As a New Englander, I submit: Manhattan Clam Chowder.
June 3, 2021 6:19 AM   Subscribe

Oysters are one thing — Rocky Mountain Oysters are quite another. What other foods are there where adding a toponym materially and radically changes the dish (generally for the worse)?

I'm looking for cases not like my snarky title; I want ones where it's truly a completely different (and usually "gross") food.
posted by dmd to Food & Drink (48 answers total) 12 users marked this as a favorite
This is highly subjective, and I would argue it doesn't fit your second criterion, but I seem to be in the minority on that point: Cincinnati chili.
posted by kevinbelt at 6:22 AM on June 3 [15 favorites]

Long Island Iced Tea
posted by JDHarper at 6:25 AM on June 3 [34 favorites]

I did not realize these were regional until I moved away, but Irish Potatoes are neither Irish nor made of potato. As someone who hates coconut confections, they're completely vile.
posted by backseatpilot at 6:30 AM on June 3 [9 favorites]

hawaiian pizza
posted by alchemist at 6:31 AM on June 3 [9 favorites]

Pontefract cake
posted by pipeski at 6:34 AM on June 3

Salisbury steak, Welsh Rabbit/rarebit. (Those are both great imo but there's no accounting for taste)
posted by SaltySalticid at 6:35 AM on June 3 [5 favorites]

Rhode Island calamari.

hawaiian pizza

Them's fightin' words.
posted by NotMyselfRightNow at 6:40 AM on June 3 [4 favorites]

American Chop Suey, which is absolutely delicious and (imo) much better than regular Chop Suey, which I'm lead to believe is also a dish invented in America.
posted by bondcliff at 6:43 AM on June 3 [7 favorites]

I'd much rather have Texas Caviar (black-eyed pea and corn salad) than actual caviar.
posted by Daily Alice at 6:46 AM on June 3 [18 favorites]

Bavarian cream pie?
posted by Melismata at 6:48 AM on June 3

Lynchburg lemonade
posted by wjm at 6:51 AM on June 3

Minorly, Boston cream pie, Salisbury steak.

Head cheese.
posted by wellred at 7:08 AM on June 3 [2 favorites]

Jerusalem artichokes.

English (or American, depending on context) muffins.
posted by offog at 7:15 AM on June 3 [2 favorites]

Canadian French have Chinese Pie, which isn't Chinese nor a pie. I wouldn't call it gross but I'm sure people used to a standard shepherd's pie / cottage pie would find it weird. There's also sea pie (cipaille) which exists in New England sometimes with seafood but the Quebec version is rarely if ever made with seafood.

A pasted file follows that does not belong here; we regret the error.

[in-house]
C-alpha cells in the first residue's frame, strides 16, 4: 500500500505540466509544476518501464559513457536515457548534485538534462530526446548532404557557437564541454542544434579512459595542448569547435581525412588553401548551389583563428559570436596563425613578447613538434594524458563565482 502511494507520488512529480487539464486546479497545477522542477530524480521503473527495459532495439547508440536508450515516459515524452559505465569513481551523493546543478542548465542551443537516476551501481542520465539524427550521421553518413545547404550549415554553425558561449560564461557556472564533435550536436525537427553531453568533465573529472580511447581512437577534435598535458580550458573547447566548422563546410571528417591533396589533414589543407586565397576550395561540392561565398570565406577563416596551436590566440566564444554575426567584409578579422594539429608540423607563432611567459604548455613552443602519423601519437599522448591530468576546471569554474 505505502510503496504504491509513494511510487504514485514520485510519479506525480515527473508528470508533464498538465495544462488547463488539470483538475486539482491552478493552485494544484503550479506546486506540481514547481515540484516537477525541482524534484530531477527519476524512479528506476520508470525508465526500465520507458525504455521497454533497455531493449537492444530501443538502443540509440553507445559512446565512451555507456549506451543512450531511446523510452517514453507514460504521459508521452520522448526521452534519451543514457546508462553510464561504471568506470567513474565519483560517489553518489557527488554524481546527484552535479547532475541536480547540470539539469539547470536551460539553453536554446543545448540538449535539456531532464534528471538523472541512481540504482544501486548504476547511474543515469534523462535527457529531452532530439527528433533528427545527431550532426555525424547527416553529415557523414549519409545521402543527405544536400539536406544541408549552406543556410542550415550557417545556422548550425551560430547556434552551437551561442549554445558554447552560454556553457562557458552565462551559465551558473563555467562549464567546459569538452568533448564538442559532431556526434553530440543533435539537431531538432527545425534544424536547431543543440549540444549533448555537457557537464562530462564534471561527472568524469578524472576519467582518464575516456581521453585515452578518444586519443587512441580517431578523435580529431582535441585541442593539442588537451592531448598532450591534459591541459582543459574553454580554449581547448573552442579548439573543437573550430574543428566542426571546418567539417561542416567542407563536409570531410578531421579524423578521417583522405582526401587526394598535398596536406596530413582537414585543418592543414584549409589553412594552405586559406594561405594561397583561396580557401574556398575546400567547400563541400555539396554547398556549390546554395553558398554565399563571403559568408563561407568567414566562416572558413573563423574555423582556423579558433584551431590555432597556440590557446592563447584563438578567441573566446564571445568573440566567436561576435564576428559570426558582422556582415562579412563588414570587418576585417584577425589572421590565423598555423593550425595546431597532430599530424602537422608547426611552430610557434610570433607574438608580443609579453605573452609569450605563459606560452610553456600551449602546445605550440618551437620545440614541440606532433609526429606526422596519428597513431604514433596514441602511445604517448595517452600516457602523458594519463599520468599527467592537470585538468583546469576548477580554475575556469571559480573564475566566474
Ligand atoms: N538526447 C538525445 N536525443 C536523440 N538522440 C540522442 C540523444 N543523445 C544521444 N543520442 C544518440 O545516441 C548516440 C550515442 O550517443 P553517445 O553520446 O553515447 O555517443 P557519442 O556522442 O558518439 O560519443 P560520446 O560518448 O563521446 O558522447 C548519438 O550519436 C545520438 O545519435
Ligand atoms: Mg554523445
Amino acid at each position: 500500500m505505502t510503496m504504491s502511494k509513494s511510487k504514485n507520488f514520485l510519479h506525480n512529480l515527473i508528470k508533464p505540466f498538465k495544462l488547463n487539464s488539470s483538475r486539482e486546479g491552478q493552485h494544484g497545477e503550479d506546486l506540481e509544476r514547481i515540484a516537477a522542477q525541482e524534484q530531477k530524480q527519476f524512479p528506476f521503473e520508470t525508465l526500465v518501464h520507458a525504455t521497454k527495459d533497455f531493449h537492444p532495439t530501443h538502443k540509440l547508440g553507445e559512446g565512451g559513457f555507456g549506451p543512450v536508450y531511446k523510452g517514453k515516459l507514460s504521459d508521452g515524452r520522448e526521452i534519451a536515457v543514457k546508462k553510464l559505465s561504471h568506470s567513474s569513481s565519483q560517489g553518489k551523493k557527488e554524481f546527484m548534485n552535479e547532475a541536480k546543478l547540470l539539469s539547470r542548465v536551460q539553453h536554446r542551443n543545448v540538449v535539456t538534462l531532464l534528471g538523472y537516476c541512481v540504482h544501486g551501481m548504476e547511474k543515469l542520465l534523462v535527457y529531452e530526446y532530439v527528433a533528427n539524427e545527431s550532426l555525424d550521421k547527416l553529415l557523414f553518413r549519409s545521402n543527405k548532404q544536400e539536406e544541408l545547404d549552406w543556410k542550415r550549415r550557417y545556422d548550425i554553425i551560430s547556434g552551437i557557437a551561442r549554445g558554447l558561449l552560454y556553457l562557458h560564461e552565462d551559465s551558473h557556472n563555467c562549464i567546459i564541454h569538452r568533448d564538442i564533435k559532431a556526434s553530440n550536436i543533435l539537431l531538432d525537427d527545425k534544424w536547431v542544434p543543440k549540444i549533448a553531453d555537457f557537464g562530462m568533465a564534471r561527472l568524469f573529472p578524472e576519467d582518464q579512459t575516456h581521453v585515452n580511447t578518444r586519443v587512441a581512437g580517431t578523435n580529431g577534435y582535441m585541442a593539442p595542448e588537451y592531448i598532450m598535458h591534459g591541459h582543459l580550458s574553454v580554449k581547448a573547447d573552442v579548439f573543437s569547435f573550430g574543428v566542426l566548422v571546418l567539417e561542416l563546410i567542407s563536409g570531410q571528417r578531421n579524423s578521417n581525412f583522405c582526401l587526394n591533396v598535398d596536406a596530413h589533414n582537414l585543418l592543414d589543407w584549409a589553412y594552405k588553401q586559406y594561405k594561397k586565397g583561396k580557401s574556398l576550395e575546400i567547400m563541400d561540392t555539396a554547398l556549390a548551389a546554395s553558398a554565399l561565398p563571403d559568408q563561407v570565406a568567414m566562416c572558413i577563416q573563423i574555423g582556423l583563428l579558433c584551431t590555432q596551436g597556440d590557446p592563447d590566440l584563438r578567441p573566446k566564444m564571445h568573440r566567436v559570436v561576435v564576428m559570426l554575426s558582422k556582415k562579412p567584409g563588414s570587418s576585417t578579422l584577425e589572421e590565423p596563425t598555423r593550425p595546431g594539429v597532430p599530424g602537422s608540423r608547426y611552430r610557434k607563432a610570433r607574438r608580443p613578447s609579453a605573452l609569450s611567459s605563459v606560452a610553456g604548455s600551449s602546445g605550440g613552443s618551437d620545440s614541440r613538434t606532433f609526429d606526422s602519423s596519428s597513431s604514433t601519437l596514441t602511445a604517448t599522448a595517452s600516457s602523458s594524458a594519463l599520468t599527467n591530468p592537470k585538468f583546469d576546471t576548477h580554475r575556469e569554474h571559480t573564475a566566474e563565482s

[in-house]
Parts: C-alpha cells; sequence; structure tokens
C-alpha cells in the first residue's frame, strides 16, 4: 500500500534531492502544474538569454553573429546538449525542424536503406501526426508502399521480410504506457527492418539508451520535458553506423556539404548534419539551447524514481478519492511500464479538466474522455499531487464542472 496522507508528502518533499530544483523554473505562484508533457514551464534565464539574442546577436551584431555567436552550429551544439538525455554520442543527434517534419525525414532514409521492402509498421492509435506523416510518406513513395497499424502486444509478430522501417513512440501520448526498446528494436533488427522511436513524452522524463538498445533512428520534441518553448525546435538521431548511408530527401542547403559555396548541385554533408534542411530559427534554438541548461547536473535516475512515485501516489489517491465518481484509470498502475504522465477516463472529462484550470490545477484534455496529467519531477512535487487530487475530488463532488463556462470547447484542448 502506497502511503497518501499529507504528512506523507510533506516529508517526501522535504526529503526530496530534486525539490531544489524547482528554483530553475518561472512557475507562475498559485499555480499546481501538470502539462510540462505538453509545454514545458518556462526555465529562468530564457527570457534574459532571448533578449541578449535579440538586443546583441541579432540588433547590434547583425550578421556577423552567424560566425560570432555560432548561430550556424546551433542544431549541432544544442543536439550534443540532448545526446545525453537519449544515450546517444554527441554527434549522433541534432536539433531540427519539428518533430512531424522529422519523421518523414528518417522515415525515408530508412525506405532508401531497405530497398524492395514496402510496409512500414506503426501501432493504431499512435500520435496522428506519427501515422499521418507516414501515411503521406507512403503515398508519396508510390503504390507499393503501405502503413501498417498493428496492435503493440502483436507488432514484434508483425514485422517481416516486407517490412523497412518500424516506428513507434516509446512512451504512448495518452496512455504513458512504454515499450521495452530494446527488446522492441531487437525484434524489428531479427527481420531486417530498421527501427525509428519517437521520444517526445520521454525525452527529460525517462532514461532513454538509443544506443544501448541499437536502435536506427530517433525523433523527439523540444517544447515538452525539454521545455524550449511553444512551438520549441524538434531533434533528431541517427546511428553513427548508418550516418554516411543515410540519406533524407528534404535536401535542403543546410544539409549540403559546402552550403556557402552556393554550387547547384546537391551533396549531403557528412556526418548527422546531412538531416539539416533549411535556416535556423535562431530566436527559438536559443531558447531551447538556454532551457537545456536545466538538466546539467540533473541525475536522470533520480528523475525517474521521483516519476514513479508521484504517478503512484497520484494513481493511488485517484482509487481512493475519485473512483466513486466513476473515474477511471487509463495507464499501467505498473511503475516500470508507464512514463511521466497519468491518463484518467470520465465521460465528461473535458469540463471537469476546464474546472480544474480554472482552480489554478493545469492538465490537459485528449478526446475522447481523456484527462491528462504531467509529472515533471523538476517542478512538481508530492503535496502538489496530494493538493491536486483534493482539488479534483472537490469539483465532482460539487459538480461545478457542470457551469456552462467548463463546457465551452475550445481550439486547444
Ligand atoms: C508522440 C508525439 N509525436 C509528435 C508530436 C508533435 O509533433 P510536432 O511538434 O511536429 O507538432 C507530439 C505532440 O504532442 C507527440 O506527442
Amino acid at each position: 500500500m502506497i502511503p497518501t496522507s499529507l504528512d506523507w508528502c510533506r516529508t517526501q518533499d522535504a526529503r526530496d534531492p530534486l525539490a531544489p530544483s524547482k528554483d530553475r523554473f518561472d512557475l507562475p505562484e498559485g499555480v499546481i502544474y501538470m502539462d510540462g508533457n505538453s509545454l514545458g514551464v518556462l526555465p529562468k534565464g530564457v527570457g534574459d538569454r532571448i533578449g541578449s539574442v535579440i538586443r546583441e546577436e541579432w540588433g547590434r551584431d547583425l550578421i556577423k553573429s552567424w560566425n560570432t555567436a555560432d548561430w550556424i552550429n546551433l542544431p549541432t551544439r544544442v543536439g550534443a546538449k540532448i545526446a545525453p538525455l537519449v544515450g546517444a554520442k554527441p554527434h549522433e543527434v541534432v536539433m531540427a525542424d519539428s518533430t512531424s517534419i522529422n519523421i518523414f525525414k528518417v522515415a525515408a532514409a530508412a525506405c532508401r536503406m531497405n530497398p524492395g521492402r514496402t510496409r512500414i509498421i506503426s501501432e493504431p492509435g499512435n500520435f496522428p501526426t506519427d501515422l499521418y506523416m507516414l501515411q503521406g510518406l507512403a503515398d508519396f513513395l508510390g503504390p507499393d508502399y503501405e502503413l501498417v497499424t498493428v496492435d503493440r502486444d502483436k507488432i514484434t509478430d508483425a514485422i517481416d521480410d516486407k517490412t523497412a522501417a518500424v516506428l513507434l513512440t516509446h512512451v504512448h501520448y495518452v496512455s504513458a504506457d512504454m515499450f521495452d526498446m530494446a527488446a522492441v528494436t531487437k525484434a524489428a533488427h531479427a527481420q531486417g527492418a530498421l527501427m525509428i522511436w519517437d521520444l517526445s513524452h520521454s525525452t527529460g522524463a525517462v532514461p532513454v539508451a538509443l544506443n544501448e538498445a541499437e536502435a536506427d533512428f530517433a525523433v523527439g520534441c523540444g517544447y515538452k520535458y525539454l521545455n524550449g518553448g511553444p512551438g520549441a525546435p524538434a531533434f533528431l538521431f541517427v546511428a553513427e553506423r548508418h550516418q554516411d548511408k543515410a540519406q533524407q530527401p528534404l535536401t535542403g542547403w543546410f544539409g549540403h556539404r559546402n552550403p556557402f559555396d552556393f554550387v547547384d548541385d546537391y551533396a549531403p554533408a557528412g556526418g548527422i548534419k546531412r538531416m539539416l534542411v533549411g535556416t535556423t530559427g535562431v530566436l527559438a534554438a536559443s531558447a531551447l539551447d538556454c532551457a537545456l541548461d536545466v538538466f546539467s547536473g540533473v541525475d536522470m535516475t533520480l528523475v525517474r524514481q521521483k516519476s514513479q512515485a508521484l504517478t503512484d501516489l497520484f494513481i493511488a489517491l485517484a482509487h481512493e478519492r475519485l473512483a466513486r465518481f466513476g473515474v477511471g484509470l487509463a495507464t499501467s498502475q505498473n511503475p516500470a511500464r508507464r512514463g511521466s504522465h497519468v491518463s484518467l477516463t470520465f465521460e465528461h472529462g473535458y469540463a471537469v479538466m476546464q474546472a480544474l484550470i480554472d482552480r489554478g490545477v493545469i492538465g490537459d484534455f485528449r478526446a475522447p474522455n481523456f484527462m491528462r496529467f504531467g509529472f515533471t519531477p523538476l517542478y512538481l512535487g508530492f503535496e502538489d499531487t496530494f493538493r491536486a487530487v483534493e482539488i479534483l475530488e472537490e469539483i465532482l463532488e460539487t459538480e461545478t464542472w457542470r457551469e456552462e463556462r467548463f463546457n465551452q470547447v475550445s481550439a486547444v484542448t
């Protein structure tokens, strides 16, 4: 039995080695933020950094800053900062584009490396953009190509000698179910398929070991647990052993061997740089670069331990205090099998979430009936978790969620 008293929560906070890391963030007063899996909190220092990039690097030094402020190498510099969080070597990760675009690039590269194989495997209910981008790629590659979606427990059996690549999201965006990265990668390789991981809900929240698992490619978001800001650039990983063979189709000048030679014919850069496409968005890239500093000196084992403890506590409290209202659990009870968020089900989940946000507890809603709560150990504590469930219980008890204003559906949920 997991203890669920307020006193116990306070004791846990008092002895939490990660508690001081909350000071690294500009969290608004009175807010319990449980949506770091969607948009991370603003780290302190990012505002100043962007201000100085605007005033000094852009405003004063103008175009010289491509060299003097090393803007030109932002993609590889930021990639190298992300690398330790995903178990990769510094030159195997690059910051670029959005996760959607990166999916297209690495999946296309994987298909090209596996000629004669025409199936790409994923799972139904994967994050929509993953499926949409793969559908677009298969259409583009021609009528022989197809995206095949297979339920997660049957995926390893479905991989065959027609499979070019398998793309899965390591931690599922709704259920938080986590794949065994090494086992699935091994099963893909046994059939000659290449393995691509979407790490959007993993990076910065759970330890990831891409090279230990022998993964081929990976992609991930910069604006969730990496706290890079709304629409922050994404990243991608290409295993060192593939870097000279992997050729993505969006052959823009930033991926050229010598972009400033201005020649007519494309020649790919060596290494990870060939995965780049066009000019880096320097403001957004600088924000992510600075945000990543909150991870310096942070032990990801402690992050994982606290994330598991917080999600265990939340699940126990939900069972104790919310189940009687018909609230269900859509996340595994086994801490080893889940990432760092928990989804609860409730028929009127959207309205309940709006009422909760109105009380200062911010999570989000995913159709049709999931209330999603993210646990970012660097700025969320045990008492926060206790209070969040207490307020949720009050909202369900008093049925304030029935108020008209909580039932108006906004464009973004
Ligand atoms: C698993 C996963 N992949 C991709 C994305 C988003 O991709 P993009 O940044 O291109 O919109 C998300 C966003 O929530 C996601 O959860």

posted by Ashwagandha at 7:16 AM on June 3

Maybe a bit of a stretch, but Moon Pies are certainly not pies and definitely don't come from the moon.
posted by backseatpilot at 7:33 AM on June 3 [5 favorites]

Hoosier Tenderloin is not a cut of steak in Indiana, but a breaded, fried pork sandwich.
posted by nantucket at 7:33 AM on June 3 [1 favorite]

(oops, Daily Alice beat me to it, I was scanning for Cowboy rather than Texas but it's the same thing)
posted by chesty_a_arthur at 7:34 AM on June 3

Boston Baked Beans.
posted by tchemgrrl at 8:18 AM on June 3

Mod note: Couple of comments deleted. It's maybe a little confusing but to recap, the question is asking for cases where: (1) adding a place name (2) means it's a totally different kind of thing, not just a regional variation on the same dish.
posted by LobsterMitten (staff) at 8:20 AM on June 3 [4 favorites]

Swedish fish.
posted by madcaptenor at 8:20 AM on June 3 [21 favorites]

Spanish tortilla (in American English, anyway).
posted by Laetiporus at 8:45 AM on June 3 [1 favorite]

Dutch baby. Yorkshire pudding.
posted by olopua at 8:51 AM on June 3 [6 favorites]

Texas tea is crude oil and not food at all.
posted by aubilenon at 8:53 AM on June 3 [3 favorites]

Once in the West Indies (I think Dominica?) there was an item on the menu called "Mountain chicken" which turned out to be frogs (which were tasty, so it doesn't quite fit, but it was a euphemism certainly)

Then in UK: "Black Pudding"

Lamb's fry = lamb organs.
posted by coffeecat at 8:59 AM on June 3

Bombay Duck Harpadon nehereus swims under the water rather than on it.
posted by BobTheScientist at 9:09 AM on June 3 [2 favorites]

Canadian Bacon
posted by dizziest at 9:23 AM on June 3 [2 favorites]

An Idaho Spud is not a potato.